Oct. 8 (UPI) -- Illegal crossings between May and October at the U.S.-Mexico border declined by 65 percent and the number of detained migrants fell by 15,000, acting Customs and Border Protection Commissioner Mark Morgan said Tuesday.
Morgan told reporters at the White House of the figures, saying the number of detained migrants started at 19,000 and declined to less than 4,000 over that five-month period.
For fiscal 2019, however, more than 850,000 undocumented migrants were detained -- the highest figure in more than a decade. The fiscal year ended Sept. 30.
There were 52,000 law enforcement actions last month against migrants at the border, down from 144,000 in May, he noted -- adding that September marked the fourth straight month of decline.
Morgan said 71 miles of new border wall systems have been built that feature new lighting, technology and access roads. By the end of 2020, there will be 450 miles of new border wall to replace outdated and dilapidated infrastructure, he said.
"This president, this administration is doing exactly what he promised the American people," the CBP chief said. "We still need Congress to pass meaningful legislation to address our broken framework when it comes to immigration."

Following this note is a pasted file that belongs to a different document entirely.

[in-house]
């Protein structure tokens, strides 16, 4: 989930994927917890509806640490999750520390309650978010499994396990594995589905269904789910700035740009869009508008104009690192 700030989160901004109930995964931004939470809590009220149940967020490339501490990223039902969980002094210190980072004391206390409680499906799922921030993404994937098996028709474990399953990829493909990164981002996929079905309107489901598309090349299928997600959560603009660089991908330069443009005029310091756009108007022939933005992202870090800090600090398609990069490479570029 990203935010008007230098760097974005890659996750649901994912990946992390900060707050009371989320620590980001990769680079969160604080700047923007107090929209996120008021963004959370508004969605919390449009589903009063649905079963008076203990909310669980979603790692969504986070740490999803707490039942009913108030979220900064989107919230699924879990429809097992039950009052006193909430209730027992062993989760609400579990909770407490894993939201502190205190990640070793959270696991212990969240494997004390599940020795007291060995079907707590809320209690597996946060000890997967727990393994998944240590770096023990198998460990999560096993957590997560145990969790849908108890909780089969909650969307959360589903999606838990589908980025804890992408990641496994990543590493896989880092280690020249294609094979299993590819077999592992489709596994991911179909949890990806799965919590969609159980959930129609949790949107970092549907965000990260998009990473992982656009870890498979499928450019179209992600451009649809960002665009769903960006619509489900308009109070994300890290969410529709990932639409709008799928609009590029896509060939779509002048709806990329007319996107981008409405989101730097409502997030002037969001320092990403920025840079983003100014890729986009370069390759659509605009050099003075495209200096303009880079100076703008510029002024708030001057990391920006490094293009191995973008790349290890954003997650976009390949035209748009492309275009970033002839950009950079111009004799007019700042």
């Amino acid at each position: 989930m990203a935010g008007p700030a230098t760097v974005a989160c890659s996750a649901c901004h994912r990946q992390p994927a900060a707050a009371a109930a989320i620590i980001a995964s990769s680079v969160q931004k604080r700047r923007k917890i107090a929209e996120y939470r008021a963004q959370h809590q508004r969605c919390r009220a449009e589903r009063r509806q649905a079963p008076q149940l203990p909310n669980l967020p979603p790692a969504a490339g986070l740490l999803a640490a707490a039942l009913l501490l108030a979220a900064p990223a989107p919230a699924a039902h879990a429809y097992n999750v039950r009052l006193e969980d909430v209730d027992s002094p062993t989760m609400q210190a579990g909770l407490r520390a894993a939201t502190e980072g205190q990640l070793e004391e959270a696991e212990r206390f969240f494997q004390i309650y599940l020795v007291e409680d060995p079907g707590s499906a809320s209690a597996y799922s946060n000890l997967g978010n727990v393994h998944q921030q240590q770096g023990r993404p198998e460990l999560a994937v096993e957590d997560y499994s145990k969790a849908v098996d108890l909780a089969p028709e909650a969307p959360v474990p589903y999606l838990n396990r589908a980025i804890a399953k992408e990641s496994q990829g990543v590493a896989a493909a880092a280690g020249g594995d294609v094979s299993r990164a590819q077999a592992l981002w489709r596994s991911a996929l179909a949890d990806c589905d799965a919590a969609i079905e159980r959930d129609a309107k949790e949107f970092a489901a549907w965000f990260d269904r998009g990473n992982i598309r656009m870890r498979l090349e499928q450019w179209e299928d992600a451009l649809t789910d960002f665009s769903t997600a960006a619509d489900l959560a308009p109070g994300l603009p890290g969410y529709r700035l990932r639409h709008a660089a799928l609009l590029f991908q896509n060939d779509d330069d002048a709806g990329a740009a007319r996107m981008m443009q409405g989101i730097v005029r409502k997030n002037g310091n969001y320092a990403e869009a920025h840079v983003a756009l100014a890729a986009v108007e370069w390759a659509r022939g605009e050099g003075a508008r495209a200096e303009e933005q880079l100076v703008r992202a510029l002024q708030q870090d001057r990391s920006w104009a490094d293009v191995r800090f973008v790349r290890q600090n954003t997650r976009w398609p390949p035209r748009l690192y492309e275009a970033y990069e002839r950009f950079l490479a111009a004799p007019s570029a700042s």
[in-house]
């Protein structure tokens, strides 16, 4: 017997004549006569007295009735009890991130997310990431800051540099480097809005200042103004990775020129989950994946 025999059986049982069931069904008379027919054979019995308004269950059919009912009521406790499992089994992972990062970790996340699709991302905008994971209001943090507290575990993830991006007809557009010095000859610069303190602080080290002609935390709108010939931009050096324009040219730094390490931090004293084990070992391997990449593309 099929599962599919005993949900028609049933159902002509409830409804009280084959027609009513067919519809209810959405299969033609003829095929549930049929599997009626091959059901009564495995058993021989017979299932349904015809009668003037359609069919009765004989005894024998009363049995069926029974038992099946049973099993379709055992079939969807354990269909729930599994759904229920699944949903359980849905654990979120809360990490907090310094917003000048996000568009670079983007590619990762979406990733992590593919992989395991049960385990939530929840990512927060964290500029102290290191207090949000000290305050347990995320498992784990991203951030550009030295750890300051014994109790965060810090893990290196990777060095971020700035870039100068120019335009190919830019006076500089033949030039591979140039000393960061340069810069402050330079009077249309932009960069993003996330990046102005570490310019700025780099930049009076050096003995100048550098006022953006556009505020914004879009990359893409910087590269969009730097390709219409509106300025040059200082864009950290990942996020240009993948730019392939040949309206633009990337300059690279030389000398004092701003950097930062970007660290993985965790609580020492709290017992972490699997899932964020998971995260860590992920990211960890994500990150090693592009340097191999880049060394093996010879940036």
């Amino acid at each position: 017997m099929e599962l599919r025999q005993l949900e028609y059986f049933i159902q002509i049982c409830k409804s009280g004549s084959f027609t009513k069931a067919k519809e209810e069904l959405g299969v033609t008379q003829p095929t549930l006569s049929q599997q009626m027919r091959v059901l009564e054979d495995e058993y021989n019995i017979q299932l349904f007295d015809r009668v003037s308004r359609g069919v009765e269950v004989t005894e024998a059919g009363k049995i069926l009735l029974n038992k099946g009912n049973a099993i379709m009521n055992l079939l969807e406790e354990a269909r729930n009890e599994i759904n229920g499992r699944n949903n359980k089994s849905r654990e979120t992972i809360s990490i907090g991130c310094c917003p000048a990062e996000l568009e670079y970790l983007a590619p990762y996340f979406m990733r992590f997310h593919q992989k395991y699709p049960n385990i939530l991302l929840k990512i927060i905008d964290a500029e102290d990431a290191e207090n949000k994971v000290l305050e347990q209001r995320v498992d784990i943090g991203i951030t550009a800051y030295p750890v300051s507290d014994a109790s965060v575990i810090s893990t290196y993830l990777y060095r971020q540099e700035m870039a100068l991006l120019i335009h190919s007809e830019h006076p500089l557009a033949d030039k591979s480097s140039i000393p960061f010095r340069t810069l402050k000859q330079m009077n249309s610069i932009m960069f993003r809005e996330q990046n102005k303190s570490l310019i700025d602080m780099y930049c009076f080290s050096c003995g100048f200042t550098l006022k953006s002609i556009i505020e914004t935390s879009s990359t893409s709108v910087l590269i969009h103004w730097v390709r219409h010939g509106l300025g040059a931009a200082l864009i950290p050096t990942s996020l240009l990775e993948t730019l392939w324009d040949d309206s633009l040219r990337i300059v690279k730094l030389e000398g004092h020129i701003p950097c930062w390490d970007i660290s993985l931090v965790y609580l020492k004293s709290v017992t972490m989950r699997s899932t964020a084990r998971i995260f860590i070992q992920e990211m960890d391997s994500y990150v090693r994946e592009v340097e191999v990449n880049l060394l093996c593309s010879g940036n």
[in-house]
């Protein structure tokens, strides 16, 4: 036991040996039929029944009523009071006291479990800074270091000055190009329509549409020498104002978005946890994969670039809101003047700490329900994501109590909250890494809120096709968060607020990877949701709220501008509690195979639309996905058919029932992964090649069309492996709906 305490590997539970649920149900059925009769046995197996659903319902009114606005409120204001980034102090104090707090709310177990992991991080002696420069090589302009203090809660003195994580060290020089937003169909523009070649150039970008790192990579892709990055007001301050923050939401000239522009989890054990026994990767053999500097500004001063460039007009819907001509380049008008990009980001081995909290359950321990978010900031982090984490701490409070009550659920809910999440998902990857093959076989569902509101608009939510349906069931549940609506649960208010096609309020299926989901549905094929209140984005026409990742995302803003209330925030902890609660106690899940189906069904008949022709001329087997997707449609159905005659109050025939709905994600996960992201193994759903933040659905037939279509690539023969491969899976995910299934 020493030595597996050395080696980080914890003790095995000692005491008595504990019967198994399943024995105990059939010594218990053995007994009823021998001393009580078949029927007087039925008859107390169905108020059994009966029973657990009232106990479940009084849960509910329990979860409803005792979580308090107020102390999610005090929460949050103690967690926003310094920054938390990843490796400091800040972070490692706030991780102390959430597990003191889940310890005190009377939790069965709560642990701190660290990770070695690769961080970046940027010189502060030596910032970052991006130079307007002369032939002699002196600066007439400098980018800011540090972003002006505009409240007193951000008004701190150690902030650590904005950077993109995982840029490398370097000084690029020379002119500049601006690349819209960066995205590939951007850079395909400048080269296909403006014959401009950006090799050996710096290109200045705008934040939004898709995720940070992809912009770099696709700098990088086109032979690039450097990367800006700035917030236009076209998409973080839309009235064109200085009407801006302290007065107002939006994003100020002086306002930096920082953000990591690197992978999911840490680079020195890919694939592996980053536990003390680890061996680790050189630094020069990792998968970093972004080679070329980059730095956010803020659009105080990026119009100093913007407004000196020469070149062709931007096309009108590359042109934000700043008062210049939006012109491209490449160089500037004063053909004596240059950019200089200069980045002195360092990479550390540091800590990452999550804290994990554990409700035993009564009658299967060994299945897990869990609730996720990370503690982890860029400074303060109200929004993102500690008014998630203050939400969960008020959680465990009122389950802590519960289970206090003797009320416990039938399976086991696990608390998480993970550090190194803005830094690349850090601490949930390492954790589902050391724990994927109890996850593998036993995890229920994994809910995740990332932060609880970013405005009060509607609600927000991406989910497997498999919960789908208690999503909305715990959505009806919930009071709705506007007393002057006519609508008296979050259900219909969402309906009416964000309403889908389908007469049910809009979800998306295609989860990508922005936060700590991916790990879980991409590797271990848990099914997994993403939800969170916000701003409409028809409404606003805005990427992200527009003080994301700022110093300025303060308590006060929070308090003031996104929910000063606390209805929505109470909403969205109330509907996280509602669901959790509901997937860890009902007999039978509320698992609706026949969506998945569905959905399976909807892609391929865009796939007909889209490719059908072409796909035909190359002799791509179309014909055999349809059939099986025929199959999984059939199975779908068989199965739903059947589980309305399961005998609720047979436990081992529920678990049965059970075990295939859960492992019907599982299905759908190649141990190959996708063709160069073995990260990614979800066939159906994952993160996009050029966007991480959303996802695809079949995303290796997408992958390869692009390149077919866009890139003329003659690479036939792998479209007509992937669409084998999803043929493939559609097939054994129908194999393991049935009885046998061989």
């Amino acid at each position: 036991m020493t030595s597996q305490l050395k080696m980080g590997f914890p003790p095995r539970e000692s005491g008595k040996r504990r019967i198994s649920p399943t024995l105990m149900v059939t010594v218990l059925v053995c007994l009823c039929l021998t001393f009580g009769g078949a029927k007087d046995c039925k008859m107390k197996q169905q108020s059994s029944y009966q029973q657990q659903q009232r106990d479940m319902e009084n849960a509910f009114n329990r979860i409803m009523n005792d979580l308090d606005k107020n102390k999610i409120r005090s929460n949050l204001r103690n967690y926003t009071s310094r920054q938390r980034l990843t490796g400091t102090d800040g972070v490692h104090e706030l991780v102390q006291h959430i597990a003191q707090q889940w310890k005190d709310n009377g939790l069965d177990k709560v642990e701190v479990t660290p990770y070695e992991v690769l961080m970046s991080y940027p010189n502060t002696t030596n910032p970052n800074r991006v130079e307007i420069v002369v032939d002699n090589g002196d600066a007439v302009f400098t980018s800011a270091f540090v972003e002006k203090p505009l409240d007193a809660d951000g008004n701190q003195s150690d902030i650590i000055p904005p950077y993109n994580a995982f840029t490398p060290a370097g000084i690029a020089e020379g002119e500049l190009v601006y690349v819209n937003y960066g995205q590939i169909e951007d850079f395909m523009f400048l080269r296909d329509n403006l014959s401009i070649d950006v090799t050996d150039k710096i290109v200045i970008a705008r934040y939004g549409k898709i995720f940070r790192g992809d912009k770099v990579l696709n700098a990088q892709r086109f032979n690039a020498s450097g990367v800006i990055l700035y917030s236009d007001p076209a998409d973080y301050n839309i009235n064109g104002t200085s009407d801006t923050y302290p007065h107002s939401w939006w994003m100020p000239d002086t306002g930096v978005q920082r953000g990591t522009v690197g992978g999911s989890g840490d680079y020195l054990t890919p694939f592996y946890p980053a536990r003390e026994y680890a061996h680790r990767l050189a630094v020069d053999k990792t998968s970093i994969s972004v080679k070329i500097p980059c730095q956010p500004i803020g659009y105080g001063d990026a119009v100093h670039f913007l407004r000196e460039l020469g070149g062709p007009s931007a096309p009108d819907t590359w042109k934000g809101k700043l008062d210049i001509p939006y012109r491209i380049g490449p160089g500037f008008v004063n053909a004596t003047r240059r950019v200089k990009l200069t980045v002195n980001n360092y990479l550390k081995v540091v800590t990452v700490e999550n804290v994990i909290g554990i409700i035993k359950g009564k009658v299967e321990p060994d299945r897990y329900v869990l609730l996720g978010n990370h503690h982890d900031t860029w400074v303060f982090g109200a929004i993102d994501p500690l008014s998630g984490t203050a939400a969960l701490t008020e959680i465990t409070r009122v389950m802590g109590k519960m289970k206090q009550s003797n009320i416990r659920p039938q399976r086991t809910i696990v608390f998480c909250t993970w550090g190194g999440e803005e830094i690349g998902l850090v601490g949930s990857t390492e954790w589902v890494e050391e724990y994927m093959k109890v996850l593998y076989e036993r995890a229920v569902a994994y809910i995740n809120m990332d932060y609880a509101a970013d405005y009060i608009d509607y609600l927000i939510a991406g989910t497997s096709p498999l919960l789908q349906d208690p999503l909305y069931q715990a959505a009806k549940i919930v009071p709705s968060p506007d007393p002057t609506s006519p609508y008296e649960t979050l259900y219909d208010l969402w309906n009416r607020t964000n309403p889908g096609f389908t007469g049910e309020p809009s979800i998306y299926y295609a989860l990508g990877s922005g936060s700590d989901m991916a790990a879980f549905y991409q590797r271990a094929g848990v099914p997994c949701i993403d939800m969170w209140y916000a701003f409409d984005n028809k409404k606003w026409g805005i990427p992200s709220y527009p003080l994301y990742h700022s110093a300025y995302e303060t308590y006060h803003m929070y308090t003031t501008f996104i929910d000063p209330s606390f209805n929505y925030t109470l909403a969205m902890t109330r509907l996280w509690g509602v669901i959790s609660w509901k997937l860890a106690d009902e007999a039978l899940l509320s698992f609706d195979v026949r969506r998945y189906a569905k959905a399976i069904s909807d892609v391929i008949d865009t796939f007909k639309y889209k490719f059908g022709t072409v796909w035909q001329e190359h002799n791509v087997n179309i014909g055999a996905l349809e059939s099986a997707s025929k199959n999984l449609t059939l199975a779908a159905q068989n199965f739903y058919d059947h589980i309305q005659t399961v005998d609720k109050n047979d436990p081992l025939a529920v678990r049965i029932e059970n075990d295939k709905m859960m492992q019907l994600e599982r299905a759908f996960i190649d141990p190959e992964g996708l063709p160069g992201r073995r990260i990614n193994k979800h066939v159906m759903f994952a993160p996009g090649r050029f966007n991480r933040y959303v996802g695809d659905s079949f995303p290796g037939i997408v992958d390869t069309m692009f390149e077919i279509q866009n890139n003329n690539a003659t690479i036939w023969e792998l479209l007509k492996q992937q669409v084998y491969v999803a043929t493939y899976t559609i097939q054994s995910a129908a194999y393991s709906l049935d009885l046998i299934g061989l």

"If you come to our borders now with a child, it's no longer an immediate passport into the interior of the United States. We're closing the loopholes and diminishing the smuggler organization's ability to profit on the back of these migrants while simultaneously exploiting our partners."
Morgan called cutting the number of crossings through enforcement an "unprecedented achievement," and credited Mexico for accommodating migrants who await hearings in the United States.
He also touched on the detention of child migrants at border facilities, saying they were never designed to hold children -- but were forced to do so because smugglers began promising migrants U.S. entry if they brought a child.
"They were designed as police stations," Morgan said. "Because of the new demographic of families and children, those resources became strained and our limited resources had to be diverted from their law enforcement duties -- securing the border -- to address the humanitarian crisis. Make no mistake: Our country is less safe because of it."